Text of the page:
The United States has rescinded its demand for Israel to implement the joined, U.S. – Israeli marking of the boundaries of the Israeli settlements in the West Bank, Israeli and American officials said on Monday.

Israel claims that marking the boundaries of the settlements is an uncomfortable concession, while the U.S. claims it would legitimize the existing settlements.

The U.S. is still committed to the letters of guarantees it gave to Israel following the summit the joined the Israeli Prime Minister Ariel Sharon and the U.S. President George W. Bush, in April 2004.

{mosimage}American officials will make do with warning Israel to refrain from expanding West Bank settlements.  Apparently, the U.S. vision of expansion is limited to building new settlements.  Therefore, the U.S. does not object new construction in the large settlement blocs or within built up areas.

Thousands of construction licenses have been given by the Israeli government in the recent years since the boundary-marking plan began in 2001.

The plan began with the Mitchell Committee, which called for a freeze on settlement construction. Two years later, Israel pledged to limit construction to the ‘present construction line,’ in order to meet the U.S. demand not to take over land to be part of the future Palestinian state.

Washington, however, asked for clarification of the ‘present construction line’ of each settlement.  Israel assigned a senior military officer to collect the requested clarifications. The U.S. assigned a team of map experts to examine the situation and mark the boundaries.

The U.S. objected, as Israel wanted the boundary marking to begin with the small isolated settlements and leave the marking of large settlements until the end of the process, in keeping with Sharon’s position to that they large blocs would eventually be annexed to Israel.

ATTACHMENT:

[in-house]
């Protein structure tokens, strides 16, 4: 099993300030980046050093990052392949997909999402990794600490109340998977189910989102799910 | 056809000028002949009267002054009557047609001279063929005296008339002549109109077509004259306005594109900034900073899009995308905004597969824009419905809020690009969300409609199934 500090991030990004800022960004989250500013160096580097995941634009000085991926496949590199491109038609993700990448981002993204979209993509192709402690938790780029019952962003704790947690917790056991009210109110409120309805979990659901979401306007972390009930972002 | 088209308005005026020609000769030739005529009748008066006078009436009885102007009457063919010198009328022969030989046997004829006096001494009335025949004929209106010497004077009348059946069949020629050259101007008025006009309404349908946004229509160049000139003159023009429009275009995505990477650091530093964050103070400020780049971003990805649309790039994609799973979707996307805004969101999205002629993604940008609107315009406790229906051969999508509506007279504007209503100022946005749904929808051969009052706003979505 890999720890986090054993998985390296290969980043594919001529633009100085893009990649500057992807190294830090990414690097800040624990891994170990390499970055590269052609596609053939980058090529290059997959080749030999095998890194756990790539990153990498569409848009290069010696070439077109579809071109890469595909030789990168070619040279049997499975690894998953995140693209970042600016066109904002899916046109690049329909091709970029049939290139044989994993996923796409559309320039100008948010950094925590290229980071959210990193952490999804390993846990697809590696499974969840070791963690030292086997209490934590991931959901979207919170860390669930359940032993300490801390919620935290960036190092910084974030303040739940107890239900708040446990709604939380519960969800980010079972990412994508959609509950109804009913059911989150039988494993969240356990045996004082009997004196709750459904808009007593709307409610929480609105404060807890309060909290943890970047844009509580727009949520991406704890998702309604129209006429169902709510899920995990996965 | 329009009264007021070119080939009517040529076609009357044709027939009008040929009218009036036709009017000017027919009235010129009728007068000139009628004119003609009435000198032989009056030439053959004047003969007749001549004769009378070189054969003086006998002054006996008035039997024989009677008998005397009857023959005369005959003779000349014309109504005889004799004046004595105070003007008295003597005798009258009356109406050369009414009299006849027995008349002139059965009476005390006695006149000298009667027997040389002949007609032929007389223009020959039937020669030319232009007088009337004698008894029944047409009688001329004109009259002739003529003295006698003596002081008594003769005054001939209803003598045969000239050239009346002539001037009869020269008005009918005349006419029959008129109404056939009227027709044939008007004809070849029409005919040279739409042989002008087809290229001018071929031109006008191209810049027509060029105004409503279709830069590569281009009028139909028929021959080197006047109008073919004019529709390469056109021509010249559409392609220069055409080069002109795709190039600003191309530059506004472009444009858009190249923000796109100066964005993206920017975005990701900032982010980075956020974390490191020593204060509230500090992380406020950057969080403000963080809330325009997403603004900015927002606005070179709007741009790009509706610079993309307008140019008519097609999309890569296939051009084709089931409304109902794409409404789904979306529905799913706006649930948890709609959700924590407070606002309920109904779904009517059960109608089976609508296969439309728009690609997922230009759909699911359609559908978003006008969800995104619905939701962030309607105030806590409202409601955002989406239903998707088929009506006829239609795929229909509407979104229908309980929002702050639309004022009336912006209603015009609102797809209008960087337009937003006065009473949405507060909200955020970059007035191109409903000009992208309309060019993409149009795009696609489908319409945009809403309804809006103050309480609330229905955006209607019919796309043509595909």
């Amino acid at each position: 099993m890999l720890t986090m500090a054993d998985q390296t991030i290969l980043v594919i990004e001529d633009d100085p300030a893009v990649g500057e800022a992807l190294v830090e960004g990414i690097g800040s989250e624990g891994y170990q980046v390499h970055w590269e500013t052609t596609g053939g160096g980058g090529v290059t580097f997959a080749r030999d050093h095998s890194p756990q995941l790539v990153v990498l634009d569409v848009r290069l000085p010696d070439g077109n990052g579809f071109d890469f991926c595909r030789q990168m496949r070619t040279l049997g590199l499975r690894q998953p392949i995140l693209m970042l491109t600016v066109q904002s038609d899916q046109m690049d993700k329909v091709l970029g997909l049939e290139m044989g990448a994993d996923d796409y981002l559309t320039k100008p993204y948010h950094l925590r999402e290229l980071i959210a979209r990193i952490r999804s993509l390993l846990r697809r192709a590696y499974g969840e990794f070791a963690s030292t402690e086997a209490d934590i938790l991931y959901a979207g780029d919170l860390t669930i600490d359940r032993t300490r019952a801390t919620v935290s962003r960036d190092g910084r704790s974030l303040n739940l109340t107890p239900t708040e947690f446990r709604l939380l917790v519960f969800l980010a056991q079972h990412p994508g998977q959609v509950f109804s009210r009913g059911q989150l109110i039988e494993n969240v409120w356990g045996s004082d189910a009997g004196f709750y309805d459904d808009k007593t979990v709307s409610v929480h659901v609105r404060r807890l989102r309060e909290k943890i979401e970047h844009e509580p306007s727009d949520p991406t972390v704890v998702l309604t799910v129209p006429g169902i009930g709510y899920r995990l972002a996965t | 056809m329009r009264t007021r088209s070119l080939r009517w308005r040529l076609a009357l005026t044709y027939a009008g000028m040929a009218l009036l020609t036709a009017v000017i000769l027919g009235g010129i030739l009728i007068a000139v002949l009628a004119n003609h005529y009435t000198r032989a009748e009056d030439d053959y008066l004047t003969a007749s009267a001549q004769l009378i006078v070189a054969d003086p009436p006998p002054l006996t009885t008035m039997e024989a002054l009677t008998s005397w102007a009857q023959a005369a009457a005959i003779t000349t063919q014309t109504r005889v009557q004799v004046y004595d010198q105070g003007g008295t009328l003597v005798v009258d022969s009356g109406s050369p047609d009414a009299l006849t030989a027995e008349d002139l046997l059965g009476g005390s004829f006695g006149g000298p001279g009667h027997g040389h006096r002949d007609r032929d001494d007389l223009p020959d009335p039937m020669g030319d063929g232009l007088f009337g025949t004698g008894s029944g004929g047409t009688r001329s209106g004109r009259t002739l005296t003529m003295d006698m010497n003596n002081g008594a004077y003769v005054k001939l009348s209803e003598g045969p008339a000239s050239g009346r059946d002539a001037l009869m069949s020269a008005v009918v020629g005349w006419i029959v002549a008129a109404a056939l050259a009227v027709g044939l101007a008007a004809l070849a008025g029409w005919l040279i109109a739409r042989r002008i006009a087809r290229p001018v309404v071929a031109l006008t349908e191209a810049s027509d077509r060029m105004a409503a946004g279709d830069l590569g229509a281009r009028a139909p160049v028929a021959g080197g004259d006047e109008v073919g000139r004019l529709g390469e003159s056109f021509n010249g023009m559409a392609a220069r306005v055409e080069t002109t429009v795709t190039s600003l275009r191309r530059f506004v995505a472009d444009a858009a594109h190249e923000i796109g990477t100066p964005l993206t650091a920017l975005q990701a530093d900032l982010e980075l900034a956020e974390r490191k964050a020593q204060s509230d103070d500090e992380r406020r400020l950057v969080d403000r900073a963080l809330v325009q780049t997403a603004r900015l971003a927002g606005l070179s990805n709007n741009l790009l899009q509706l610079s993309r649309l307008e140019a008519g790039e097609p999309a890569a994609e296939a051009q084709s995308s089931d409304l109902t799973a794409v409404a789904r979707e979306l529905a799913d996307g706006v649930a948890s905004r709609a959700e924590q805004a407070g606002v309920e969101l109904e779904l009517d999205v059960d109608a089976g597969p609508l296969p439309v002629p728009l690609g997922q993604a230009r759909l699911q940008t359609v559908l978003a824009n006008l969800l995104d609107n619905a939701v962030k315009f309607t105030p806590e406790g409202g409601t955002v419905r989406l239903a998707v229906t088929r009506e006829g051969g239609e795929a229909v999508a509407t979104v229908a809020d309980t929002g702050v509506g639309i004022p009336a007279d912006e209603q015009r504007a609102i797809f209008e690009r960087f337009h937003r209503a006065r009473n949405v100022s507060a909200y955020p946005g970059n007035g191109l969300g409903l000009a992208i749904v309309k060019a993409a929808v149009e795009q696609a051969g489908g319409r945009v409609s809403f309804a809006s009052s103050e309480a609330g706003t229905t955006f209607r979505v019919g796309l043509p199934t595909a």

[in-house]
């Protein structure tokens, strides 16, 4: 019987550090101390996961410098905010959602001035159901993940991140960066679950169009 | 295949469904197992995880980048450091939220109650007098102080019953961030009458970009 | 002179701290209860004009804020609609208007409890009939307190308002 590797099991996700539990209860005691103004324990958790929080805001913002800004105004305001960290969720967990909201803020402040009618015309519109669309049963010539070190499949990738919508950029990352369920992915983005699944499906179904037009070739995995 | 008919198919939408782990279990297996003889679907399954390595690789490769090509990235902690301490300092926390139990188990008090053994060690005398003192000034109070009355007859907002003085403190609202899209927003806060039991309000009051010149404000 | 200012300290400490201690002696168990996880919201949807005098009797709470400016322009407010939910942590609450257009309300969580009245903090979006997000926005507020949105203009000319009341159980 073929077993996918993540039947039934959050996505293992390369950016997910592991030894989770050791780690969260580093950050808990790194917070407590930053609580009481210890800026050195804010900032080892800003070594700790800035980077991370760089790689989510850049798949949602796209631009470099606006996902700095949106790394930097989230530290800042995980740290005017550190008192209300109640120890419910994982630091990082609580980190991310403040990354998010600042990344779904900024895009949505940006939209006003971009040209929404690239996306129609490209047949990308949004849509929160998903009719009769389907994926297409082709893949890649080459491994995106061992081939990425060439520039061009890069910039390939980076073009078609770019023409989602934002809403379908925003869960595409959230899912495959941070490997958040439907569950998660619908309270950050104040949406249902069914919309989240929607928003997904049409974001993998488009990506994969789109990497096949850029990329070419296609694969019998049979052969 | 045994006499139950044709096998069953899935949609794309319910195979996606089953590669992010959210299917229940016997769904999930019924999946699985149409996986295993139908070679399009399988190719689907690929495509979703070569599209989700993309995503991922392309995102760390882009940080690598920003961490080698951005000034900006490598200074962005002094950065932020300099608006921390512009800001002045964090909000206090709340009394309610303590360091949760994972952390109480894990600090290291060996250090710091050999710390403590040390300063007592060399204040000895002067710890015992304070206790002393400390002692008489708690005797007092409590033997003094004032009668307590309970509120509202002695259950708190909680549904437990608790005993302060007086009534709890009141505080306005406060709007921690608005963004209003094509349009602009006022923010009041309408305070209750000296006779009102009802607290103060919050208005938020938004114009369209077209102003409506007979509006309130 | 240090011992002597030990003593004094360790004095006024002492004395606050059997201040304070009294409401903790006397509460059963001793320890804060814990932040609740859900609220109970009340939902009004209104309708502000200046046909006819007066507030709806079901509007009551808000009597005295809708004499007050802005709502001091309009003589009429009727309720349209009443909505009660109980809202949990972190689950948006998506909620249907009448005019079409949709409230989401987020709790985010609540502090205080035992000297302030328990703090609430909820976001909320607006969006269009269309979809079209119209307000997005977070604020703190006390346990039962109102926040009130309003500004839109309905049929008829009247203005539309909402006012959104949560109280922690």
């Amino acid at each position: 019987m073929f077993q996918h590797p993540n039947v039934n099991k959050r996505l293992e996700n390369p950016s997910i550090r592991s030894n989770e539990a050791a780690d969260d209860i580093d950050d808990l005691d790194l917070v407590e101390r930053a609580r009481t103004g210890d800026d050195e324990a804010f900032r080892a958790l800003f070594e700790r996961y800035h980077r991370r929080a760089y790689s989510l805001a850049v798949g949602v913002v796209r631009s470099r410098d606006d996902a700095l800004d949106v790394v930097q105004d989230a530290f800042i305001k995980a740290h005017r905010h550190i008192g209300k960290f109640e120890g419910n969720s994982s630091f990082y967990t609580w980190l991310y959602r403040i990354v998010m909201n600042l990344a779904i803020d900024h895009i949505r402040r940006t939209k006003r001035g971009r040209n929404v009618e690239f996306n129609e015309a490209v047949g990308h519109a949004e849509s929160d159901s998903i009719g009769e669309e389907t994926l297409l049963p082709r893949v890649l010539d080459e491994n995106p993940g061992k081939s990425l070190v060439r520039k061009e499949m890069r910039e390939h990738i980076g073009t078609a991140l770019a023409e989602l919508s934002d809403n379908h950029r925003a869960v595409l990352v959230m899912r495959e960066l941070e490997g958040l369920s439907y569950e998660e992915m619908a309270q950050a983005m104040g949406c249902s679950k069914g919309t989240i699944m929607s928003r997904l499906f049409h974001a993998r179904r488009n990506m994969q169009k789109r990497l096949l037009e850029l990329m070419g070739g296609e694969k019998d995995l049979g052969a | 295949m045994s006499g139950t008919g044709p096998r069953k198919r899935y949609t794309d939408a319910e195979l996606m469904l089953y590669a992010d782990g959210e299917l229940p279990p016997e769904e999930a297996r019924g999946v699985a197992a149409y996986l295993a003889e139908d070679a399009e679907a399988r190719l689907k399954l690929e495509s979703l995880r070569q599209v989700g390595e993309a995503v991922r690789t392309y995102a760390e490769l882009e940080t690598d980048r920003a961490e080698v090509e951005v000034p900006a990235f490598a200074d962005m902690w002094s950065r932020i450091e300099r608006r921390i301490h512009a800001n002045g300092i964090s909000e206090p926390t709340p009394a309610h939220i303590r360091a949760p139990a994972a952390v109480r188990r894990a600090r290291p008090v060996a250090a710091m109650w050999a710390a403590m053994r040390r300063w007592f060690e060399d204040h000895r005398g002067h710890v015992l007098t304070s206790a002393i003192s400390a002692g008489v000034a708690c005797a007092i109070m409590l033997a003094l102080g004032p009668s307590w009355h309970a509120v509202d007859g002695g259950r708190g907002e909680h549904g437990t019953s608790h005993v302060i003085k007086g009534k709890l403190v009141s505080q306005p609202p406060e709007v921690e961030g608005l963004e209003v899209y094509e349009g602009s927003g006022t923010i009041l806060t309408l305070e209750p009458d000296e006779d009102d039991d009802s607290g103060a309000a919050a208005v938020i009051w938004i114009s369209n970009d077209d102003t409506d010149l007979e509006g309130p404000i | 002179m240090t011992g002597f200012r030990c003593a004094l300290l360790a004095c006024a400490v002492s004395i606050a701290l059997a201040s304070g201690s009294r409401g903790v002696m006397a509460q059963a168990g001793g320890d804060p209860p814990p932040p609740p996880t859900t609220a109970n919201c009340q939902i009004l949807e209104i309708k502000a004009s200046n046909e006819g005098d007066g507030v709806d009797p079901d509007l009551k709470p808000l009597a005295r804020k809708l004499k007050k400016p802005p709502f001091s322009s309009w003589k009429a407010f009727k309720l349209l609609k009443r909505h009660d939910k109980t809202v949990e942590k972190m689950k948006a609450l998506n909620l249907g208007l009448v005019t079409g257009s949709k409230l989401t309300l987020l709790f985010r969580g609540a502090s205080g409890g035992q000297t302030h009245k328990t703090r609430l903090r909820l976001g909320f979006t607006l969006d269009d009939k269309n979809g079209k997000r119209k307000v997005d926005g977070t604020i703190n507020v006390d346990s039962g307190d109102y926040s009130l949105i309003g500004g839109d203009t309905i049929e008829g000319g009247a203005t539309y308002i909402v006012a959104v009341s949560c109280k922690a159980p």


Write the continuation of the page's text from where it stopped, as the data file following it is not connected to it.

As a result, the U.S. cancelled the visit of the mapping team, and talks between Israeli and U.S. officials on this issue stopped, especially after realizing that Sharon is going ahead with his disengagement plan under which Israel evacuated 21 settlements in the Gaza Strip and four minor ones in the northern West Bank.

Local observers view the American position as a way to solve the conflict the Washington is in.  On one hand, the U.S. backs and approves the Road Map, which calls for a viable independent Palestinian State, and on the other hand, it approves those large settlement blocs to be annexed to Israel in any final settlement with the Palestinians.

Therefore, the U.S. has to drop its approval of either the annexation, or the viable Palestinian state.

The U.S. is making do with a middle way.  It demands the dismantling of the unauthorized outposts, and, at the same time, has backed down from its demand to mark settlement boundaries.  The U.S. administration also may show understanding of Sharon’s political position, and expect at most only a symbolic dismantling of a few outposts before elections.